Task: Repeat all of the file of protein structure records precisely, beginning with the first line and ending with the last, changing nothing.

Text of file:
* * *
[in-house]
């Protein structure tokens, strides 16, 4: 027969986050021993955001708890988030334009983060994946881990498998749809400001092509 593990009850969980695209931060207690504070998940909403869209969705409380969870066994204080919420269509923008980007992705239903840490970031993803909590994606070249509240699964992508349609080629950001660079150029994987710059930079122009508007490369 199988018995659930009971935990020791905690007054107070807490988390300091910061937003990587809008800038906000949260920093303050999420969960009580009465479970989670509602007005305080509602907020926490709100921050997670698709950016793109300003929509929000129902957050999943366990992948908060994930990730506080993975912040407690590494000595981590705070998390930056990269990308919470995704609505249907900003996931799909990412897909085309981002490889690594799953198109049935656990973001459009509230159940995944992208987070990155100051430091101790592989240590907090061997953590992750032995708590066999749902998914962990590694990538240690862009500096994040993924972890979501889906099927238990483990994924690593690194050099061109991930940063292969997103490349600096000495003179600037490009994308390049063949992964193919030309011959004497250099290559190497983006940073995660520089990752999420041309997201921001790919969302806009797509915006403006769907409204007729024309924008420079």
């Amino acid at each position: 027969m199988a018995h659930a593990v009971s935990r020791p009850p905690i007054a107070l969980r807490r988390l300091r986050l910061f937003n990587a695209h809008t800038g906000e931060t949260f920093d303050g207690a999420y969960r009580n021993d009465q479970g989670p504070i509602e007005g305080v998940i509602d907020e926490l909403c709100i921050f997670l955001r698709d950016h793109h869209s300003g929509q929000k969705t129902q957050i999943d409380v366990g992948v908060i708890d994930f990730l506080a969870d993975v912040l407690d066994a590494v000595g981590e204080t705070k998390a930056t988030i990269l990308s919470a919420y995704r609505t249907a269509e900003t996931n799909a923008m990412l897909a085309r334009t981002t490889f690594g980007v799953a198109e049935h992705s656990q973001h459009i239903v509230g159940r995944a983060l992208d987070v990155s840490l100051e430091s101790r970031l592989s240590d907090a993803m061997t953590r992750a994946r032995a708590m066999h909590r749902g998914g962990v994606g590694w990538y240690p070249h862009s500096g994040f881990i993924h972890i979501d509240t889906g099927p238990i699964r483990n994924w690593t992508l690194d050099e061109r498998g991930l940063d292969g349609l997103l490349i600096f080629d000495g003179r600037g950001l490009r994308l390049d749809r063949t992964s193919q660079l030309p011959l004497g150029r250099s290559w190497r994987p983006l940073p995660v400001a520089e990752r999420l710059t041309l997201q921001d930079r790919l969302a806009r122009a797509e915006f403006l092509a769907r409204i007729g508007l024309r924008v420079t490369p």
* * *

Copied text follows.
[in-house]
């Protein structure tokens, strides 16, 4: 027969986050021993955001708890988030334009983060994946881990498998749809400001092509 593990009850969980695209931060207690504070998940909403869209969705409380969870066994204080919420269509923008980007992705239903840490970031993803909590994606070249509240699964992508349609080629950001660079150029994987710059930079122009508007490369 199988018995659930009971935990020791905690007054107070807490988390300091910061937003990587809008800038906000949260920093303050999420969960009580009465479970989670509602007005305080509602907020926490709100921050997670698709950016793109300003929509929000129902957050999943366990992948908060994930990730506080993975912040407690590494000595981590705070998390930056990269990308919470995704609505249907900003996931799909990412897909085309981002490889690594799953198109049935656990973001459009509230159940995944992208987070990155100051430091101790592989240590907090061997953590992750032995708590066999749902998914962990590694990538240690862009500096994040993924972890979501889906099927238990483990994924690593690194050099061109991930940063292969997103490349600096000495003179600037490009994308390049063949992964193919030309011959004497250099290559190497983006940073995660520089990752999420041309997201921001790919969302806009797509915006403006769907409204007729024309924008420079």
């Amino acid at each position: 027969m199988a018995h659930a593990v009971s935990r020791p009850p905690i007054a107070l969980r807490r988390l300091r986050l910061f937003n990587a695209h809008t800038g906000e931060t949260f920093d303050g207690a999420y969960r009580n021993d009465q479970g989670p504070i509602e007005g305080v998940i509602d907020e926490l909403c709100i921050f997670l955001r698709d950016h793109h869209s300003g929509q929000k969705t129902q957050i999943d409380v366990g992948v908060i708890d994930f990730l506080a969870d993975v912040l407690d066994a590494v000595g981590e204080t705070k998390a930056t988030i990269l990308s919470a919420y995704r609505t249907a269509e900003t996931n799909a923008m990412l897909a085309r334009t981002t490889f690594g980007v799953a198109e049935h992705s656990q973001h459009i239903v509230g159940r995944a983060l992208d987070v990155s840490l100051e430091s101790r970031l592989s240590d907090a993803m061997t953590r992750a994946r032995a708590m066999h909590r749902g998914g962990v994606g590694w990538y240690p070249h862009s500096g994040f881990i993924h972890i979501d509240t889906g099927p238990i699964r483990n994924w690593t992508l690194d050099e061109r498998g991930l940063d292969g349609l997103l490349i600096f080629d000495g003179r600037g950001l490009r994308l390049d749809r063949t992964s193919q660079l030309p011959l004497g150029r250099s290559w190497r994987p983006l940073p995660v400001a520089e990752r999420l710059t041309l997201q921001d930079r790919l969302a806009r122009a797509e915006f403006l092509a769907r409204i007729g508007l024309r924008v420079t490369p």